TOKYO Large Japanese firms are growing more confident about weathering the impact of an imminent sales tax increase and they expect further profit rises even after a bumper year, a Reuters poll showed - encouraging signs for an economy that is seeing a sharp slowdown in growth.
While the sales tax hike to 8 percent from 5 percent on April 1 is necessary to bolster the country's finances, many fear that it could wallop consumer sentiment and derail the success Prime Minister Shinzo Abe has had with weakening the yen to help exporters and with boosting stocks and corporate profits.
Consumers typically spend big in the months ahead of such tax hikes and tighten their purse strings for some time afterwards. A sales tax increase for Japan in 1997 has been blamed for playing a part in depressing economic growth and creating the deflationary mindset that has long weighed on the country.
But the Reuters Corporate survey, conducted March 3-14, showed 59 percent of respondents expect revenue to return to year-earlier levels within nine months of the tax hike, up from 47 percent who responded to the same question in December.
Some 40 percent expect a bounce back within six months, compared to 29 percent in December.
Reasons cited for the upbeat outlook include expectations of improvements in bonus payments, a surge in public works spending and other building efforts related to reconstruction after the Fukushima disaster and the 2020 Tokyo Olympics, as well as expectations of more government stimulus.
"Passing along the costs of the sales tax hike is going smoothly overall," wrote an executive at a machinery maker, one of 253 companies that responded to the question on the impact of the tax hike. "I don't think it will take much time for sales to recover."
Executives respond anonymously to the Reuters Corporate Survey of 400 firms, which is split evenly between manufacturers and non-manufacturers.
Hideki Matsumura, a senior economist at the Japan Research Institute who reviewed the results, also said spending ahead of the sales tax hike did not seem as big as previous tax hikes. He noted that many consumers had already bought big ticket items such as TVs and cars in recent years due to government subsidies designed to boost the economy and promote eco-friendly goods.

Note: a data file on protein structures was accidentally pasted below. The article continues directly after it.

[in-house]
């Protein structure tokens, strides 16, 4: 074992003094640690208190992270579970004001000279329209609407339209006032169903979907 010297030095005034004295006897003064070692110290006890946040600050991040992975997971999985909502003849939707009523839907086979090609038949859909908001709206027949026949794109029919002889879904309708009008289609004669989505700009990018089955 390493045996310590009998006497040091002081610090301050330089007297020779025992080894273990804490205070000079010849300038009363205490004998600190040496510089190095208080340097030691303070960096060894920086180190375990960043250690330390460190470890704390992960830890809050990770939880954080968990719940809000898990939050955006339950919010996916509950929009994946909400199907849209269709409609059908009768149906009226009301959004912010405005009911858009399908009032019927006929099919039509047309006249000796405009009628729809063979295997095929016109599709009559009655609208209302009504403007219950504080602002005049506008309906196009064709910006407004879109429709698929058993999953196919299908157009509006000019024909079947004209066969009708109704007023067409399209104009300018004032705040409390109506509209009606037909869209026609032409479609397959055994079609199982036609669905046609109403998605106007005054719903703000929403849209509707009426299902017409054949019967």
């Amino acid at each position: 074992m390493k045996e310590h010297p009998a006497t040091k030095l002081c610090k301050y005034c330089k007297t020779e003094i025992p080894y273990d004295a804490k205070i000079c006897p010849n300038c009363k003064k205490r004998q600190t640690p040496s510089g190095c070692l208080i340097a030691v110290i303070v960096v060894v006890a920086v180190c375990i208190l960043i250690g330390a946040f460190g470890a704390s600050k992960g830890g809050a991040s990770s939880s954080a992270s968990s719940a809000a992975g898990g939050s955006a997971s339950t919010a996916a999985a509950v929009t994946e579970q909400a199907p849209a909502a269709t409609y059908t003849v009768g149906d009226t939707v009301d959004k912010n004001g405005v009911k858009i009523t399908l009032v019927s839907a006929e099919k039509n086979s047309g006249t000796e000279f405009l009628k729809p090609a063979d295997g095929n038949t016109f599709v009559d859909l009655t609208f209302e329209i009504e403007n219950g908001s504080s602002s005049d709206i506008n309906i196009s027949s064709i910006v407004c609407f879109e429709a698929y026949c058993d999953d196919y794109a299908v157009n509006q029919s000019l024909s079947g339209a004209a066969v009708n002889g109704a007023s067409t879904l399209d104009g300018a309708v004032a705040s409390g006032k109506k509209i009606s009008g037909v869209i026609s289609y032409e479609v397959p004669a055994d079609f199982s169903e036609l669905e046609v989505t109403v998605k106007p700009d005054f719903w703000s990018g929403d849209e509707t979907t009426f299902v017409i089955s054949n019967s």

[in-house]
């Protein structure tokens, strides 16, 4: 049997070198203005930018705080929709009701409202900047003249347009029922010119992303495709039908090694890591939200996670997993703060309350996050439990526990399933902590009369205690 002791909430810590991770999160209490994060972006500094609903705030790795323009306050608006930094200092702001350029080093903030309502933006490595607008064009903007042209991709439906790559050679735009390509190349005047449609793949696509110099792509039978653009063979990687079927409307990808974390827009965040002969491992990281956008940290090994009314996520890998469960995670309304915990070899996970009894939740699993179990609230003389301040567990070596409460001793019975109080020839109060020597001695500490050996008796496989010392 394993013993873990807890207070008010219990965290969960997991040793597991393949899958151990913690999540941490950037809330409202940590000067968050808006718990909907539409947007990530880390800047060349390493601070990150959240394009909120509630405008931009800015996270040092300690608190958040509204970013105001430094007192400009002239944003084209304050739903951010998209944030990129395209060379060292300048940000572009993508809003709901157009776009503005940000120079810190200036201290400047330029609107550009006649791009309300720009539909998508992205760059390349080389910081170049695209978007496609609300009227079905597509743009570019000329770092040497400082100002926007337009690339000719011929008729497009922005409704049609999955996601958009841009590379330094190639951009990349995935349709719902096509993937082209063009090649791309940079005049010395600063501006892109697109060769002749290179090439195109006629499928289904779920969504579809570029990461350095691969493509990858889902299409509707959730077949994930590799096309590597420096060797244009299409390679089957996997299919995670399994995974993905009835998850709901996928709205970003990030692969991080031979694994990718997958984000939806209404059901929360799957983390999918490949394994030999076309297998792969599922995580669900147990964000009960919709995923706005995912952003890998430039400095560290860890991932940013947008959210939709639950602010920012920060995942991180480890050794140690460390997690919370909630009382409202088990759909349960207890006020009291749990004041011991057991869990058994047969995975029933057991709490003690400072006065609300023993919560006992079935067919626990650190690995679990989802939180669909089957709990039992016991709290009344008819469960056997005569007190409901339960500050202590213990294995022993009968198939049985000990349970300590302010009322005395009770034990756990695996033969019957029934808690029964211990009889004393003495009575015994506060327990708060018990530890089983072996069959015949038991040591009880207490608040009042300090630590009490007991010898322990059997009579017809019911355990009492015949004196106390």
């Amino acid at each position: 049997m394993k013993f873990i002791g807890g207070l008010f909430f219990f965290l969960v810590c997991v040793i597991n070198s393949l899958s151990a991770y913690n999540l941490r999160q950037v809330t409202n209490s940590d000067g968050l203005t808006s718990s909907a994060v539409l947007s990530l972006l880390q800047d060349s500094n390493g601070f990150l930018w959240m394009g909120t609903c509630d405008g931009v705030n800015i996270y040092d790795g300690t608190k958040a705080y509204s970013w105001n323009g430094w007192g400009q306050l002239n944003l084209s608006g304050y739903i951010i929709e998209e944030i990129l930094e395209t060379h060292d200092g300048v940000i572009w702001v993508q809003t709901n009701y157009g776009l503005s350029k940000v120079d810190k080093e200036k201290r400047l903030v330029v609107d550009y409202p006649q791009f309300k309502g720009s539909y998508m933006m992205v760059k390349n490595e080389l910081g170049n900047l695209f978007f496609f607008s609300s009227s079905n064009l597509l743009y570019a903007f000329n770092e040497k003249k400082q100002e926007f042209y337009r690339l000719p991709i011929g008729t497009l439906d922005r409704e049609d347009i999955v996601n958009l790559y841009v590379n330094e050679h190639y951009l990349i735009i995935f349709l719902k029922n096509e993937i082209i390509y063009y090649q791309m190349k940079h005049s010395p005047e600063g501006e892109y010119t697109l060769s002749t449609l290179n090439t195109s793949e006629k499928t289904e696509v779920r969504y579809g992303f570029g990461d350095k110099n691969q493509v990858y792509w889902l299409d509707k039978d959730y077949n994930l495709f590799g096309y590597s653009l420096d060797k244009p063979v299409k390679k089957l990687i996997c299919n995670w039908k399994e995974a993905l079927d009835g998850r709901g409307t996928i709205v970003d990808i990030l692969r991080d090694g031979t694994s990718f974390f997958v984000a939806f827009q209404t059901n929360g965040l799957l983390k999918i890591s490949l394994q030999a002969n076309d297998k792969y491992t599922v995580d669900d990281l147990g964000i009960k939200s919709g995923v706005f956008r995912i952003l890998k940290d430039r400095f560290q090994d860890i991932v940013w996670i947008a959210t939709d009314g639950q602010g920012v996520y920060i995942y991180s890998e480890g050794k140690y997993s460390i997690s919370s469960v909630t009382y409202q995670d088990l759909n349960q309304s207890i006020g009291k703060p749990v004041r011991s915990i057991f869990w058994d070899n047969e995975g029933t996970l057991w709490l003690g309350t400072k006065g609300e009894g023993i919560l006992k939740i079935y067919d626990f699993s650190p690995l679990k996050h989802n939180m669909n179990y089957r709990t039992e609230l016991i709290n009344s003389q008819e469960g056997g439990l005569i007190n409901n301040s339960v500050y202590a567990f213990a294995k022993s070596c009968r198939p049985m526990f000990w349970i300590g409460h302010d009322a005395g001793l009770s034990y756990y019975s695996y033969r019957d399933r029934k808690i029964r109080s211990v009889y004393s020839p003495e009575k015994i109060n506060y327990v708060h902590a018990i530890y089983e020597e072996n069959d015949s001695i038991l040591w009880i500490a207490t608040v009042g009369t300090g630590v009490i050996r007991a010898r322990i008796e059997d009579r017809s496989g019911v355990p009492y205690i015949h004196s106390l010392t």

The survey, conducted for Reuters by Nikkei Research, also showed that more than half the companies expect higher profits in the next business year from April, though most of those respondents saw the rise as slight. One-third said they expect similar results to this year's strong showing.
Profits, especially for Japan's industrial core of manufacturing exporters, have soared on the back of Abe's bold monetary and fiscal policies. Nomura analysts have predicted that the 295 Japanese firms in the Russell/Nomura Large Cap Index will see annual operating profit rise an average 35.8 percent this business year.
But while the outlook for a tax-hike rebound and corporate profits was relatively upbeat, the survey also underscored that ensuring a self-sustaining recovery - for which boosts to base pay and domestic capital spending are seen as key - will remain a significant challenge for "Abenomics".
Weaker consumer spending, business investment and exports have caused to Japan's economic growth to slow to around 1 percent in the second half of 2013, sharply down from an annualized growth rate of above 4 percent in the first half.
Even with higher profits, major manufacturers said in the survey that their priorities in putting their cash to use lie with research and development, overseas expansion and maintaining their reserves.
A lack of interest in expanding in their home market or boosting wages was particularly worrying, said Matsumura at Japan Research Institute.
"Corporate profits have gotten better, but the Japanese economy will not if this is the case," he said.
The survey also showed that while a quarter of companies are worried about Abe's nationalistic stance that has angered Japan's Asian neighbors, just under half said there had been no impact on their overseas business plans. About one third said they were unsure about the impact.
Abe visited a shrine honoring Japan's war dead in December, infuriating China and South Korea, which said the shrine glorifies Japan's wartime and colonial brutality.
(Editing by William Mallard and Edwina Gibbs)